Looking for the older 2018 courses?: This site covers the new 2019 deep learning course. The 2018 courses have been moved to: course18.fast.ai. Note that the 2019 edition of part 2 (Cutting Edge Deep Learning) is not yet available, so you’ll need to use the 2018 course for now (the 2019 edition will be available in June 2019).
Welcome! If you’re new to all this deep learning stuff, then don’t worry—we’ll take you through it all step by step. We do however assume that you’ve been coding for at least a year, and also that (if you haven’t used Python before) you’ll be putting in the extra time to learn whatever Python you need as you go. (For learning Python, we have a list of python learning resources available.)
You might be surprised by what you don’t need to become a top deep learning practitioner. You need one year of coding experience, a GPU and appropriate software (see below), and that’s it. You don’t need much data, you don’t need university-level math, and you don’t need a giant data center. For more on this, see our article: What you need to do deep learning.
The easiest way to get started is to just start watching the first video right now! On the sidebar just click “Lessons” and then click on lesson 1, and you’ll be on your way. If you want an overview of the topics that are covered in the course, have a look at this article.
Using a GPU
To do nearly everything in this course, you’ll need access to a computer with an NVIDIA GPU (unfortunately other brands of GPU are not fully supported by the main deep learning libraries). However, we don’t recommend you buy one; in fact, even if you already have one, we don’t suggest you use it just yet! Setting up a computer takes time and energy, and you want all your energy to focus on deep learning right now. Therefore, we instead suggest you rent access to a computer that already has everything you need preinstalled and ready to go. Costs can be as little as US$0.25 per hour while you’re using it.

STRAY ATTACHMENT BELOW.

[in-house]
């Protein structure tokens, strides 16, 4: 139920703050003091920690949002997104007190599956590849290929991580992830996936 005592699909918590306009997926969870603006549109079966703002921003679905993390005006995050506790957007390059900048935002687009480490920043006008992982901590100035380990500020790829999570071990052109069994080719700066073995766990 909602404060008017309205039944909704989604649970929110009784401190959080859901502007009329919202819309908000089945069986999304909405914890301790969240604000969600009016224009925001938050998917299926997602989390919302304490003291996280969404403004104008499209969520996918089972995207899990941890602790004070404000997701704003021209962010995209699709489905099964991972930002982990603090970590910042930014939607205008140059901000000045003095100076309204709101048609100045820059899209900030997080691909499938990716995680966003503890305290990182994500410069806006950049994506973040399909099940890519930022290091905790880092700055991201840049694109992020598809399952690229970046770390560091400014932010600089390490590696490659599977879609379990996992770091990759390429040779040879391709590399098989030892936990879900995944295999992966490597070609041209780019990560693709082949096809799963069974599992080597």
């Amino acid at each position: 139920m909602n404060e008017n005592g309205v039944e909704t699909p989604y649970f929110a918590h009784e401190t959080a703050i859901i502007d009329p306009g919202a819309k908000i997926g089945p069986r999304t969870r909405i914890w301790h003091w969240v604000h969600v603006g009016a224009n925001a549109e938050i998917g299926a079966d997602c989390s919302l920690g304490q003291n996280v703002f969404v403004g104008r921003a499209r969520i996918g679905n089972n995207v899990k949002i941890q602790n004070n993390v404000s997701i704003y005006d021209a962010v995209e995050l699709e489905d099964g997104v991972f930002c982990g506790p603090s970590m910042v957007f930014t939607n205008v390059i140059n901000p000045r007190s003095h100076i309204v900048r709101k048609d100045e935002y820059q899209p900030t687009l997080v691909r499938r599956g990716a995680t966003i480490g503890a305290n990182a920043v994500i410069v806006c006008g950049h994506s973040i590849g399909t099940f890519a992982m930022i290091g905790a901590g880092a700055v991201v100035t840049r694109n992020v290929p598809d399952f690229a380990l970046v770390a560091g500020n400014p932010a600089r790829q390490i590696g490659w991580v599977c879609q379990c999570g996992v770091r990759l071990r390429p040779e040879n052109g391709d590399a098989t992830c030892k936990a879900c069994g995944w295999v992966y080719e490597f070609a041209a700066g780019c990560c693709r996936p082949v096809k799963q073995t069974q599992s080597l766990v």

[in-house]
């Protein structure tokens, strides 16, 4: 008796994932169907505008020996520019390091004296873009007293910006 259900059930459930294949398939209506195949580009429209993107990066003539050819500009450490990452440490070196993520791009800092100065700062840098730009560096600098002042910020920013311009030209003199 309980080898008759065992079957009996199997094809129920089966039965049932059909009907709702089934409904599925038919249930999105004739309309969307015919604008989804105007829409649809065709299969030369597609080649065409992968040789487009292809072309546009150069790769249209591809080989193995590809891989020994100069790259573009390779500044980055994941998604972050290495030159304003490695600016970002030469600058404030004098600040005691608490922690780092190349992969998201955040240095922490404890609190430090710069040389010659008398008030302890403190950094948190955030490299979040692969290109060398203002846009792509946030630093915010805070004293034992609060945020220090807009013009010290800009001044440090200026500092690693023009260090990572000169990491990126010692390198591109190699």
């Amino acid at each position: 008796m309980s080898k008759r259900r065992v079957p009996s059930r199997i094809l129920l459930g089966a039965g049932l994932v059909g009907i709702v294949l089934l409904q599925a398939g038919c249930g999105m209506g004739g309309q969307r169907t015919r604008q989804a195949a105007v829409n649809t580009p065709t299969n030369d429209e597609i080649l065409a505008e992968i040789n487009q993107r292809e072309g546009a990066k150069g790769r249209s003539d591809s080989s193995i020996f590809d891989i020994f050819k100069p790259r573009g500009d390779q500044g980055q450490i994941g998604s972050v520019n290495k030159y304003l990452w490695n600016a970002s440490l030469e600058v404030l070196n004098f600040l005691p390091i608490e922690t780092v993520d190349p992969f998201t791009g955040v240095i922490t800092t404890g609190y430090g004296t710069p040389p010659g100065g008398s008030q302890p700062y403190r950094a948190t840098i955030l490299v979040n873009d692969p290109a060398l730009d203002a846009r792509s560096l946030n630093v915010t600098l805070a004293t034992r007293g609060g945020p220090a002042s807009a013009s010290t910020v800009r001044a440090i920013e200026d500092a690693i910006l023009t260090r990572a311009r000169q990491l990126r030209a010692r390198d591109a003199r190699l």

The most important thing to remember: when you’re done, shut down your server. You will be renting a distant computer, not running something on your own. It’s not enough to close your browser or turn off your own PC, those will merely sever the connection between your device and this distant server, not shut down the thing for which you’re paying. You have to shut this server down using the methods described in the guides below. Otherwise, you’ll be charged for all the time it runs and get surprised with a nasty bill!
Here are some great choices of platforms. Click the link for more information on each, and setup instructions. Currently, our recommendations are (see below for details):
- If you’ve used a command line before: Google Compute Platform, because they provide $300 free credit, and have everything pre-installed for you
- If you want to avoid the command-line, try Salamander, which works great and don’t cost much
- If you don’t have a credit card to sign up for the above services, use Colab, which is free, but has a few minor rough edges and incompatibilities.
Ready to run: “One-click” Jupyter
These are the easiest to use; they’ve got all the software, data, and lessons preinstalled for you. They’re a little less flexible than “full servers” (below), but are the simplest way to get started.
- Salamander (instant approval; no installation required; includes full terminal access; $0.38 an hour; $75 free credit for students)
- Colab; (instant approval, requires minimal installation, free)
- Paperspace Gradient; (instant approval, no installation required, $0.59 an hour; $10 free credit)
- SageMaker; (requires wait for approval, not quite “one click”… but pretty close, $1.26 an hour + storage)